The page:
Dr. Martha McConnell is a Lecturer at the University of Rhode Island Graduate School of Oceanography. Prior to moving to Newport, Martha managed the Polar Programme for the International Union for Conservation of Nature (IUCN), directed studies on ocean, polar, and climate science policy issues for the National Academy of Sciences (NAS), and served as Visiting Faculty at the United States Coast Guard Academy. She led the first legislative process to advance ocean acidification research and monitoring, and has participated in four expeditions to Antarctica. A member of The Explorers Club, Martha holds a B.A. in Geology from Colgate University and a M.S. and Ph.D. in Paleoceanography from the University of South Carolina.

Middletown, RI. – January 29, 2021 – ALT has announced 18 student winners in the 2020 ALT Art & Writing Contest, held annually to promote an appreciation of the island’s natural beauty. Students who live or attend school on Aquidneck Island were invited to submit art or written work portraying their favorite local vista.

“The response to the contest was fantastic,” said Chuck Allott, Executive Director of ALT. “Despite the challenges of this school year, we received 170 entries from students attending ten island schools. Their entries show a deep appreciation for the natural beauty of Aquidneck Island, and we thank the students and their teachers for sharing their special places with us.”

Art winners in the kindergarten through grade four category are: Hyunsung Lee, Pell Elementary School (first place); Nathaniel Morgan, Melville Elementary School (second place); and Joel Morgan, Melville Elementary School (third place).

Art winners in the grade five through grade eight category are; Agatha Howell, Pennfield School (first place); Margaret Humphrey, Pennfield School (second place); and Erin Alphonse, Portsmouth Middle School (third place).

Art winners in the grade nine through grade twelve category are: Oliver Marshall, (first place); Emma Bartlett (second place); and Delaney Gouveia, (third place), all of Rogers High School.

Writing winners in the kindergarten through fourth grade category are: Grace Dalton, Pell Elementary School (first place); Caroline Whitlock, St. Michael’s School (second place); and Brayden Martin, Melville School (third place).

Writing winners in the grade five through grade eight category are: South Fulweiler, St. Michael’s School (first place); Charlotte Colby, Pennfield School (second place); and Mollyana Nuki, St. Michael’s School (third place).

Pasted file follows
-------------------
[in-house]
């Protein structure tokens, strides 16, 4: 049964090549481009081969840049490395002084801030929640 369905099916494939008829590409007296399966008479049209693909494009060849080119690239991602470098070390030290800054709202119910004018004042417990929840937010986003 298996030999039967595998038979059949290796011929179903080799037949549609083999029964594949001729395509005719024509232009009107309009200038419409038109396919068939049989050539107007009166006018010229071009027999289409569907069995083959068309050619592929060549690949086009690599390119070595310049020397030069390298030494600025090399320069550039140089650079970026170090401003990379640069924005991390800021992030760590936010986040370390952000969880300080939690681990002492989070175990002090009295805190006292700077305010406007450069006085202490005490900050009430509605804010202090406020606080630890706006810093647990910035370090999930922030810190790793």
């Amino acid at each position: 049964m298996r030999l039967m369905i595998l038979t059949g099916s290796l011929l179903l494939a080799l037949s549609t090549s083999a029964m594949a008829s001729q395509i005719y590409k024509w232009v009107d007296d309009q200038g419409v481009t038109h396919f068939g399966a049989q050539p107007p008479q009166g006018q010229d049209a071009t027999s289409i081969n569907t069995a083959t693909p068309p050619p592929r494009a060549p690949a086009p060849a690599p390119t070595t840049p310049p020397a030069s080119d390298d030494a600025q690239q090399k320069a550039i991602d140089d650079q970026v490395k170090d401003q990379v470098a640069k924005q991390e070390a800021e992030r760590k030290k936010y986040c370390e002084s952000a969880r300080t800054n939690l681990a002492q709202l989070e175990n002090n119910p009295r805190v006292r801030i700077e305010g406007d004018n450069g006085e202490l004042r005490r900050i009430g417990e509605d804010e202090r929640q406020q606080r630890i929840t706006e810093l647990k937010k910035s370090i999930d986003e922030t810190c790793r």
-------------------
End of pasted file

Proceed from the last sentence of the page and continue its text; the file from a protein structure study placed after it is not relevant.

Writing winners in the grade nine through grade twelve category are: Travon Anderson (first place); Hiroto Bito (second place); and Karla Costa (third place), all of Middletown High School.

Art entries were judged by a panel that included Norah Dietrich, Executive Director of the Newport Art Museum; Erik Greenburg, Director of Museums at the Newport Restoration Foundation; Susan Woythaler, artist and musician; and Jonathan Gewirz, ALT board member. Written entries were judged by Annie Sherman Luke, writer; Katherine Gagliano, principal, Amplify Marketing; and Jonathan Gewirz, ALT board member. The contest was underwritten by a grant from local design/build firm Sixteen on Center.

Winners will be acknowledged at the ALT Annual Meeting on February 4, 2021. The public is invited to attend the annual meeting; registration is on the ALT website ( The school of each first-place winner will receive a $500 grant to support their environmental science curriculum. “We are very grateful to Sixteen on Center for their generosity and commitment to environmental education,” said Allott. “We also thank the teachers, who understand the importance of encouraging an appreciation for the outdoors and the environment in their students.”

Middletown, RI. – January 21, 2021 – ALT announced the conservation of 13.62 acres of land in Newport, split between two properties located on the island’s south end. The conservation easements, which permanently protect the properties from development, were donated to the land trust by their respective owners. Mary Cushing Coleman donated 9.85 acres and EC Properties LLC donated 3.77 acres. Both properties are private, but their conservation assures that they will remain as open space forever.

The Cushing Coleman property, located on Ocean Drive, includes the landmark geological formation known as Spouting Rock, which still explodes in high surf. It has 3,000 feet of rocky shoreline, natural vegetation, and lawn areas, jutting into the Atlantic Ocean between Bailey’s Beach and Gooseberry Beach. The property’s natural features, elevation, and topography provide unique scenic views from the east (Cliff Walk, Bailey’s/Reject’s Beach, and Ocean Avenue), the south (the public waters of Rhode Island Sound), and the west (Gooseberry Island, Ocean Avenue, Gooseberry/Hazard’s Beach, and Gooseberry Cove). In addition to the cultural and historic values that its setting provides, it offers other conservation values such as wildlife habitat and coastal water resource protection.

The EC Properties LLC parcel, located on Ledge Road, has 200 feet of coastline and is visible from the publicly-accessible Cliff Walk trail. The site offers scenic views from Ocean Avenue, Bailey’s Beach, and Reject’s Beach, and to boaters and sailors passing by on the ocean. The site has typical Newport rock out-croppings, a scenic feature of the Newport Neck area, and a number of tidal pools.

Both properties are located within the center of the Newport Neck Greenway, which includes over 400 acres of land protected by either conservation easement or deed restriction. The conservation of these properties will help increase contiguity of the habitat and viewshed corridor in the Newport Neck Greenway. ALT has conserved 2,619.32 acres of land on Aquidneck Island on 83 properties since its founding in 1990.